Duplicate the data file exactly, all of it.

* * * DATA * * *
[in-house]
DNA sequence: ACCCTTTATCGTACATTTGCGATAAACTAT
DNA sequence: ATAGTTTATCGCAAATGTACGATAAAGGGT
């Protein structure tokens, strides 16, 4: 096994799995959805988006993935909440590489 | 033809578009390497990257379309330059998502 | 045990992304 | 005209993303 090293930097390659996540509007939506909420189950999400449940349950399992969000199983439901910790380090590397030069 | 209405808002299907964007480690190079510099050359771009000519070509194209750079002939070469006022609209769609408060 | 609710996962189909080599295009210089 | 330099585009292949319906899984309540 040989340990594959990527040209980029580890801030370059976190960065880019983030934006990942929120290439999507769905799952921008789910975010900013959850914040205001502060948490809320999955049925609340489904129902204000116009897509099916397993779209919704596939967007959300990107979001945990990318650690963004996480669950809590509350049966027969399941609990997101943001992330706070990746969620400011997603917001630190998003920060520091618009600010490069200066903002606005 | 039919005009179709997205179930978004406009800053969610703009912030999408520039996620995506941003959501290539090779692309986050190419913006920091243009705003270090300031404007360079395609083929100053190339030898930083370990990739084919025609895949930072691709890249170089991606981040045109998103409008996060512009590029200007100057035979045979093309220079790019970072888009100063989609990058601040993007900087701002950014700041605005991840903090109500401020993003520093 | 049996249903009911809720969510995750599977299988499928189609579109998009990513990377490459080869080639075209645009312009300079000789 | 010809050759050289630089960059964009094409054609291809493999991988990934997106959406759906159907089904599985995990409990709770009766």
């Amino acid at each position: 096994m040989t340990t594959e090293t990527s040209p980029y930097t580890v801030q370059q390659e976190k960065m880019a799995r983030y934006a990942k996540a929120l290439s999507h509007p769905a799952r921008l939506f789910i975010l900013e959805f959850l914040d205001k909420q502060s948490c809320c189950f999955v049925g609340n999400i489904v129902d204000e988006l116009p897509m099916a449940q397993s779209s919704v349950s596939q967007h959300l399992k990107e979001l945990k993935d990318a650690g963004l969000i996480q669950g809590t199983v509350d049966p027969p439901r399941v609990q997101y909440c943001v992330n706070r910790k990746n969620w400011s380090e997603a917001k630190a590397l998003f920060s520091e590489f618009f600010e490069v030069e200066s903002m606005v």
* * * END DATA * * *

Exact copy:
[in-house]
DNA sequence: ACCCTTTATCGTACATTTGCGATAAACTAT
DNA sequence: ATAGTTTATCGCAAATGTACGATAAAGGGT
């Protein structure tokens, strides 16, 4: 096994799995959805988006993935909440590489 | 033809578009390497990257379309330059998502 | 045990992304 | 005209993303 090293930097390659996540509007939506909420189950999400449940349950399992969000199983439901910790380090590397030069 | 209405808002299907964007480690190079510099050359771009000519070509194209750079002939070469006022609209769609408060 | 609710996962189909080599295009210089 | 330099585009292949319906899984309540 040989340990594959990527040209980029580890801030370059976190960065880019983030934006990942929120290439999507769905799952921008789910975010900013959850914040205001502060948490809320999955049925609340489904129902204000116009897509099916397993779209919704596939967007959300990107979001945990990318650690963004996480669950809590509350049966027969399941609990997101943001992330706070990746969620400011997603917001630190998003920060520091618009600010490069200066903002606005 | 039919005009179709997205179930978004406009800053969610703009912030999408520039996620995506941003959501290539090779692309986050190419913006920091243009705003270090300031404007360079395609083929100053190339030898930083370990990739084919025609895949930072691709890249170089991606981040045109998103409008996060512009590029200007100057035979045979093309220079790019970072888009100063989609990058601040993007900087701002950014700041605005991840903090109500401020993003520093 | 049996249903009911809720969510995750599977299988499928189609579109998009990513990377490459080869080639075209645009312009300079000789 | 010809050759050289630089960059964009094409054609291809493999991988990934997106959406759906159907089904599985995990409990709770009766």
């Amino acid at each position: 096994m040989t340990t594959e090293t990527s040209p980029y930097t580890v801030q370059q390659e976190k960065m880019a799995r983030y934006a990942k996540a929120l290439s999507h509007p769905a799952r921008l939506f789910i975010l900013e959805f959850l914040d205001k909420q502060s948490c809320c189950f999955v049925g609340n999400i489904v129902d204000e988006l116009p897509m099916a449940q397993s779209s919704v349950s596939q967007h959300l399992k990107e979001l945990k993935d990318a650690g963004l969000i996480q669950g809590t199983v509350d049966p027969p439901r399941v609990q997101y909440c943001v992330n706070r910790k990746n969620w400011s380090e997603a917001k630190a590397l998003f920060s520091e590489f618009f600010e490069v030069e200066s903002m606005v």